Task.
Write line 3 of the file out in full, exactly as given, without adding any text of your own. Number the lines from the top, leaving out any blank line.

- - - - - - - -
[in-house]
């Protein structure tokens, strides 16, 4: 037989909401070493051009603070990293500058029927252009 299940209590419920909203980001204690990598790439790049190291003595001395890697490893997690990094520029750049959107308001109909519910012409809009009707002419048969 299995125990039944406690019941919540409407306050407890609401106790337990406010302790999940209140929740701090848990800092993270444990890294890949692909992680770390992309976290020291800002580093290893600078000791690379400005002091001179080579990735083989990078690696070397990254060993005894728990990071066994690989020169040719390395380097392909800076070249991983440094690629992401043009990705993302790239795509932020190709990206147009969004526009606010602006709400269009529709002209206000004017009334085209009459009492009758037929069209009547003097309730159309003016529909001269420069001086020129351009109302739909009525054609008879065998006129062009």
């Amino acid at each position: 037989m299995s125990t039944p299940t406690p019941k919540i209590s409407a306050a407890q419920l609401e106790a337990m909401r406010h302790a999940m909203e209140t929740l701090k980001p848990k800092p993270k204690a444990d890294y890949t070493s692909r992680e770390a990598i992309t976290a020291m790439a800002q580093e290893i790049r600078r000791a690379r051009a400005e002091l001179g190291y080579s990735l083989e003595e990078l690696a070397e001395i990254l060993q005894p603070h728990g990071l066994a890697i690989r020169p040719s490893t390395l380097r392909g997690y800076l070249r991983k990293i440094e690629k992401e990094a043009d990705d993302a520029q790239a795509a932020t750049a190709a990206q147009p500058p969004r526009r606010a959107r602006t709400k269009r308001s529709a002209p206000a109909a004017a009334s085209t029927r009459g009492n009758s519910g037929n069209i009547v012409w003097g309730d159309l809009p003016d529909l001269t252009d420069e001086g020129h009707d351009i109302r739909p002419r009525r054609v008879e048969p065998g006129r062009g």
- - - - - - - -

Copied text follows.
């Amino acid at each position: 037989m299995s125990t039944p299940t406690p019941k919540i209590s409407a306050a407890q419920l609401e106790a337990m909401r406010h302790a999940m909203e209140t929740l701090k980001p848990k800092p993270k204690a444990d890294y890949t070493s692909r992680e770390a990598i992309t976290a020291m790439a800002q580093e290893i790049r600078r000791a690379r051009a400005e002091l001179g190291y080579s990735l083989e003595e990078l690696a070397e001395i990254l060993q005894p603070h728990g990071l066994a890697i690989r020169p040719s490893t390395l380097r392909g997690y800076l070249r991983k990293i440094e690629k992401e990094a043009d990705d993302a520029q790239a795509a932020t750049a190709a990206q147009p500058p969004r526009r606010a959107r602006t709400k269009r308001s529709a002209p206000a109909a004017a009334s085209t029927r009459g009492n009758s519910g037929n069209i009547v012409w003097g309730d159309l809009p003016d529909l001269t252009d420069e001086g020129h009707d351009i109302r739909p002419r009525r054609v008879e048969p065998g006129r062009g």